Simultaneously, with as much force as she could muster, she brought the side of her fist down on the toes peeking out of the strappy white sandals while turning her head to spit on the exposed ankles above the Birkenstocks. The two women screamed and jumped back. Their attacker resumed her work without any lingering malice, repairing the damage the gawkers had done.
Slowly, thoughtfully she replaced a cylinder of chalk onto the battered metal tray. Her hand hovered above the dusty yet colorful array before choosing a subdued sage green and applying the color to what gawkers like the sandal wearers realized was a face – a haggard, careworn, devastating visage that made their hearts hurt just to see the pain in the eyes. It was a female figure. Beyond the gnarled fingers, straggling hair, fierce eyebrows and burning eyes, one could see a hint of a gentle curve and female nature. A reminder of breasts that might have once been voluptuous rather than sagging, lips that might once have smiled invitingly. (c) Dawn Goldsmith 2009
For some reason I awoke one morning with the vision of this street artist in my mind and I rushed to the computer to try to capture her in words. She's an elusive figure, this woman, yet I think I know what she's about. Can I accurately represent her and her life and the story she wants me to tell?
And for years I have been friends with a group of characters who inspired the name of my other blog: Subversive Stitchers: Women Armed with Needles. Here is a snippet of what I've written about them. But the story keeps beginning again and again and I can't quite decide which group is the one I want to write about or which setting or which conflict....I think there's a series here.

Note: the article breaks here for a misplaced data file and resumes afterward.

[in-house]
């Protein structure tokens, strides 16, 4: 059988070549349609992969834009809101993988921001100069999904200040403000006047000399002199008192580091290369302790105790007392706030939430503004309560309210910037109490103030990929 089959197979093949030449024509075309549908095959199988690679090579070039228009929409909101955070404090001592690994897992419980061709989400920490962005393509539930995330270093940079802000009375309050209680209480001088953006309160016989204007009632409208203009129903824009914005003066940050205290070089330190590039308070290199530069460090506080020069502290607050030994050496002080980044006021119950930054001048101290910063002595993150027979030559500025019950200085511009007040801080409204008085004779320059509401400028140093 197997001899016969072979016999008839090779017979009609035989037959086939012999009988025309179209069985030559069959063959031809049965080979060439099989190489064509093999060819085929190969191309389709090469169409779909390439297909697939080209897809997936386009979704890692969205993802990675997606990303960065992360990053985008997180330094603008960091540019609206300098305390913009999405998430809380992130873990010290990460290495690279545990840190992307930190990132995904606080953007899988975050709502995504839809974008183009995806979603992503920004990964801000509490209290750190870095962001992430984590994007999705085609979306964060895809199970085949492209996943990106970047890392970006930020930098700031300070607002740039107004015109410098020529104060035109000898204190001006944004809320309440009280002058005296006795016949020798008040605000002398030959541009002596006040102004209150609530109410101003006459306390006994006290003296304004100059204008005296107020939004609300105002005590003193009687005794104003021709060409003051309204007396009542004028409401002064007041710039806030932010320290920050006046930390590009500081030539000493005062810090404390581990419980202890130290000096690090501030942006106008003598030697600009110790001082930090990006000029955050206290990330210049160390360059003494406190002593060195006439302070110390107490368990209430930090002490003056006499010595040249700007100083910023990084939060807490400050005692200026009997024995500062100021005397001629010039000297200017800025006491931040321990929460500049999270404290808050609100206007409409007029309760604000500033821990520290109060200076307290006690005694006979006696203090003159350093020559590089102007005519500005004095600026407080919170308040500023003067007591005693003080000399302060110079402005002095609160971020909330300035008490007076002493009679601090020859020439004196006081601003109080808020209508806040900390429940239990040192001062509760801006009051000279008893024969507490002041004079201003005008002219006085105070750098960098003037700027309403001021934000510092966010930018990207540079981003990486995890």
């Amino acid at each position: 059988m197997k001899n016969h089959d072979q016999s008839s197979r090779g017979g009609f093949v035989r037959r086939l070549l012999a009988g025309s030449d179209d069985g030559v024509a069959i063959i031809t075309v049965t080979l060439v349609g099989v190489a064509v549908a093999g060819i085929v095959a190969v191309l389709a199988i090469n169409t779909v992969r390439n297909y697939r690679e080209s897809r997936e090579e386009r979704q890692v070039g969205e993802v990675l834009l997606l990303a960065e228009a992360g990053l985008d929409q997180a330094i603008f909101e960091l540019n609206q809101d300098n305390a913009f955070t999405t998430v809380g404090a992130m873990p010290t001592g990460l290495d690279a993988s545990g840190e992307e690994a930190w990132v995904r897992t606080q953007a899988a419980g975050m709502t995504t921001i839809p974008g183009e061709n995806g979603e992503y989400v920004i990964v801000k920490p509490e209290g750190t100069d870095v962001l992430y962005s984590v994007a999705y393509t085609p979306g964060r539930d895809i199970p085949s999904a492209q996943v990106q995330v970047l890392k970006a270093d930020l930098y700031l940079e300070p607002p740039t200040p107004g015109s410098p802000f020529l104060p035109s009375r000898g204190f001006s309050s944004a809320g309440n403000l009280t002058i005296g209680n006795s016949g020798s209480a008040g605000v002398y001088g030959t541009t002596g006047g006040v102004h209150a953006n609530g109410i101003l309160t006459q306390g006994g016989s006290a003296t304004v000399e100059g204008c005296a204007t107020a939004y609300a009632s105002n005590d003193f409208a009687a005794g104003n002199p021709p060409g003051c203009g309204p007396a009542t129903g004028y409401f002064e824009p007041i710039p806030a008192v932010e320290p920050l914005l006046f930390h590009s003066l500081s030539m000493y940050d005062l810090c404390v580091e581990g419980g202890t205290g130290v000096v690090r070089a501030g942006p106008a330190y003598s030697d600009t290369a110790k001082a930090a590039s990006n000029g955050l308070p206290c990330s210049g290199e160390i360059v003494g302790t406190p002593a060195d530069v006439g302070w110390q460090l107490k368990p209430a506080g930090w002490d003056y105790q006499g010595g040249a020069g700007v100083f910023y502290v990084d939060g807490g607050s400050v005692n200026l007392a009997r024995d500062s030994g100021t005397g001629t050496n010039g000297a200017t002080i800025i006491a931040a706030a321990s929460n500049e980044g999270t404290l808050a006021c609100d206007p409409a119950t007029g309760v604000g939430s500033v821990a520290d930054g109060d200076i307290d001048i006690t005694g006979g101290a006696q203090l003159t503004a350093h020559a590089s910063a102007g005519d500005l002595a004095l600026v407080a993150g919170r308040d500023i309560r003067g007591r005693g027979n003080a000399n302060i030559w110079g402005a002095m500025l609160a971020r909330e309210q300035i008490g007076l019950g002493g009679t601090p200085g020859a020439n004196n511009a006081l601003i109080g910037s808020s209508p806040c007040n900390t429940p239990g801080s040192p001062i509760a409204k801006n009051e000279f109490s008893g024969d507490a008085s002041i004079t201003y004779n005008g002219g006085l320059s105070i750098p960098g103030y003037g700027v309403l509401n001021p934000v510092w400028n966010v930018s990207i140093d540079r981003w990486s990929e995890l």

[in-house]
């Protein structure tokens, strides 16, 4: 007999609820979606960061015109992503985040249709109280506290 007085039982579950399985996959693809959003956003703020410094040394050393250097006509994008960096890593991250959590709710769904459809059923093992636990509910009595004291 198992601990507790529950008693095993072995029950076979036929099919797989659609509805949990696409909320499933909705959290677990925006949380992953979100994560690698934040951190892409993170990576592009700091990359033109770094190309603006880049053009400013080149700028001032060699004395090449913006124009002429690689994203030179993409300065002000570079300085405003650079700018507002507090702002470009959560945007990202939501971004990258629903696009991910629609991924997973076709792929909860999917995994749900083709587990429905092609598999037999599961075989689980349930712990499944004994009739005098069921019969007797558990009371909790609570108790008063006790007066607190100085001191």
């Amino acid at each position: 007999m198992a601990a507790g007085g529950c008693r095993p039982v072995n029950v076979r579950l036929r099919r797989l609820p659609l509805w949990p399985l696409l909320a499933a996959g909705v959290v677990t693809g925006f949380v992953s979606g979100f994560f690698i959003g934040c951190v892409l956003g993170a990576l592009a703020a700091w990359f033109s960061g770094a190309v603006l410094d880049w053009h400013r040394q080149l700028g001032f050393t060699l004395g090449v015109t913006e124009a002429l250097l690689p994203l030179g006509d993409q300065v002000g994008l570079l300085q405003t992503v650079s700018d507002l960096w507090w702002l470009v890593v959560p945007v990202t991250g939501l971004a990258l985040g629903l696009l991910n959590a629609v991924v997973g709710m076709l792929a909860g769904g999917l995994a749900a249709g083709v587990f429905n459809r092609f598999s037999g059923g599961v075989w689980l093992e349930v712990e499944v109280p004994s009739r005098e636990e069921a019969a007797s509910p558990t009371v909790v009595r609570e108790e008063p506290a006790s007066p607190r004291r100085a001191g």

Working Title: Subversive Stitchers
Knowing something is not nearly as satisfying as sharing it. That was Alma Wright’s motto.
She peered through the twisted metal Art Nouveau grillwork. It separated her workspace from the tiny post office lobby. She looked out onto the government green walls and scarred black and green linoleum floor. She could also keep an eye on the bank of copper antique doors that secured each mailbox for citizens of Clarion, Ohio. Being postmistress not only gave her keys to the back room of the post office, but also opened up access to everyone’s business. She was the first to read their picture post cards, the first to know when a bill was overdue and the first to see who was corresponding with whom. Email had curtailed much of the personal letter information, but in a small town there was always gossip and she was well connected on the grapevine. Her whole world had shrunk to the size of the tiny post office. (c)Dawn Goldsmith 2008
I welcome comments and encouragement, prayers and lit candles. And I WELCOME ways to get my writing organized so I can easily find what I need and finish this project and begin a whole new chapter in my life. And if you wish to discuss the fiction I'm writing, even better!